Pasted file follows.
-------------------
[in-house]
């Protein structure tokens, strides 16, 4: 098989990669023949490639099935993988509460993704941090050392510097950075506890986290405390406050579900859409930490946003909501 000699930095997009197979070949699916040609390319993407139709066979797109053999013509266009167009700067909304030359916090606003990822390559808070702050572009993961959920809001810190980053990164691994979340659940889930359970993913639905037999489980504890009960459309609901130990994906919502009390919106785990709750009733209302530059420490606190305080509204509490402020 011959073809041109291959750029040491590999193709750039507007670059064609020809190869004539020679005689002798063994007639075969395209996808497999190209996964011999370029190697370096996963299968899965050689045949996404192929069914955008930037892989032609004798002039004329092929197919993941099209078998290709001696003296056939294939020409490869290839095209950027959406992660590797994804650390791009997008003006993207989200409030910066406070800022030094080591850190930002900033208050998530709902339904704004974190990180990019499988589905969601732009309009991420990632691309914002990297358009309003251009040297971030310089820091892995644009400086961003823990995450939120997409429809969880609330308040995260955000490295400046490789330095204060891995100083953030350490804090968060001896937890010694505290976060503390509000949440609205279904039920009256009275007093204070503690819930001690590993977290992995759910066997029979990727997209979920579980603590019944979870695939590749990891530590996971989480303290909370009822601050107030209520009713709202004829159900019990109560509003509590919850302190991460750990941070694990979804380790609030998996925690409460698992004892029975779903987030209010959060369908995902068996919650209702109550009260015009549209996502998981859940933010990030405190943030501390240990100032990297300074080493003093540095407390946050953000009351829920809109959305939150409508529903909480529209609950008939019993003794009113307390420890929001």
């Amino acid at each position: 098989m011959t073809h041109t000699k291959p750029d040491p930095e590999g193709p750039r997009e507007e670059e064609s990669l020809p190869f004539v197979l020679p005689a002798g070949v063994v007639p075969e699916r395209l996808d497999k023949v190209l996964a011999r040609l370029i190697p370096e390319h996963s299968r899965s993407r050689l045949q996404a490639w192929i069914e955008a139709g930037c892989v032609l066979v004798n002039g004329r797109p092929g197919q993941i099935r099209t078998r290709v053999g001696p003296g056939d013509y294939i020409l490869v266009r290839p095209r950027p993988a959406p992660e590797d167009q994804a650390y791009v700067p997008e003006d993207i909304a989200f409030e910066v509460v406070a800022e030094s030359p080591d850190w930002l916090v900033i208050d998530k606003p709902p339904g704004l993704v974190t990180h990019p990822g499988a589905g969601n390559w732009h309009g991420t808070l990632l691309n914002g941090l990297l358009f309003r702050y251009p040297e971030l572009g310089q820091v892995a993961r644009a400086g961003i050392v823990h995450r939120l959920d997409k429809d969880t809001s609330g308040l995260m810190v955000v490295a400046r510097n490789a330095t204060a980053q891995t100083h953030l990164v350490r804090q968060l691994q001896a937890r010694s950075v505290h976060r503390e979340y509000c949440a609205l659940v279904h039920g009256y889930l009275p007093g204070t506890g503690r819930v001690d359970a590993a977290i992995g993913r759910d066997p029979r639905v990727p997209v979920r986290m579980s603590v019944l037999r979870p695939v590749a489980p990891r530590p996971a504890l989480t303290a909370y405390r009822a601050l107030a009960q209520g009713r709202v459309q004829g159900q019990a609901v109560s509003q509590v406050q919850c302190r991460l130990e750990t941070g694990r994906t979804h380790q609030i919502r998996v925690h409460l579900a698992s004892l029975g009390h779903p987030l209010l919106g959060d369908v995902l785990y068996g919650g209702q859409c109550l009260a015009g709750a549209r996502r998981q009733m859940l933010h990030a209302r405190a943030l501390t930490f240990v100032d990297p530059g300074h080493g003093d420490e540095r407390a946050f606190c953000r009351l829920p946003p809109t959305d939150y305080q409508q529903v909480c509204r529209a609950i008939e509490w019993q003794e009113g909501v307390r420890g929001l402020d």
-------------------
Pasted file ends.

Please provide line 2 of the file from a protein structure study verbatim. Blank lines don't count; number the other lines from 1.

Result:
């Protein structure tokens, strides 16, 4: 098989990669023949490639099935993988509460993704941090050392510097950075506890986290405390406050579900859409930490946003909501 000699930095997009197979070949699916040609390319993407139709066979797109053999013509266009167009700067909304030359916090606003990822390559808070702050572009993961959920809001810190980053990164691994979340659940889930359970993913639905037999489980504890009960459309609901130990994906919502009390919106785990709750009733209302530059420490606190305080509204509490402020 011959073809041109291959750029040491590999193709750039507007670059064609020809190869004539020679005689002798063994007639075969395209996808497999190209996964011999370029190697370096996963299968899965050689045949996404192929069914955008930037892989032609004798002039004329092929197919993941099209078998290709001696003296056939294939020409490869290839095209950027959406992660590797994804650390791009997008003006993207989200409030910066406070800022030094080591850190930002900033208050998530709902339904704004974190990180990019499988589905969601732009309009991420990632691309914002990297358009309003251009040297971030310089820091892995644009400086961003823990995450939120997409429809969880609330308040995260955000490295400046490789330095204060891995100083953030350490804090968060001896937890010694505290976060503390509000949440609205279904039920009256009275007093204070503690819930001690590993977290992995759910066997029979990727997209979920579980603590019944979870695939590749990891530590996971989480303290909370009822601050107030209520009713709202004829159900019990109560509003509590919850302190991460750990941070694990979804380790609030998996925690409460698992004892029975779903987030209010959060369908995902068996919650209702109550009260015009549209996502998981859940933010990030405190943030501390240990100032990297300074080493003093540095407390946050953000009351829920809109959305939150409508529903909480529209609950008939019993003794009113307390420890929001």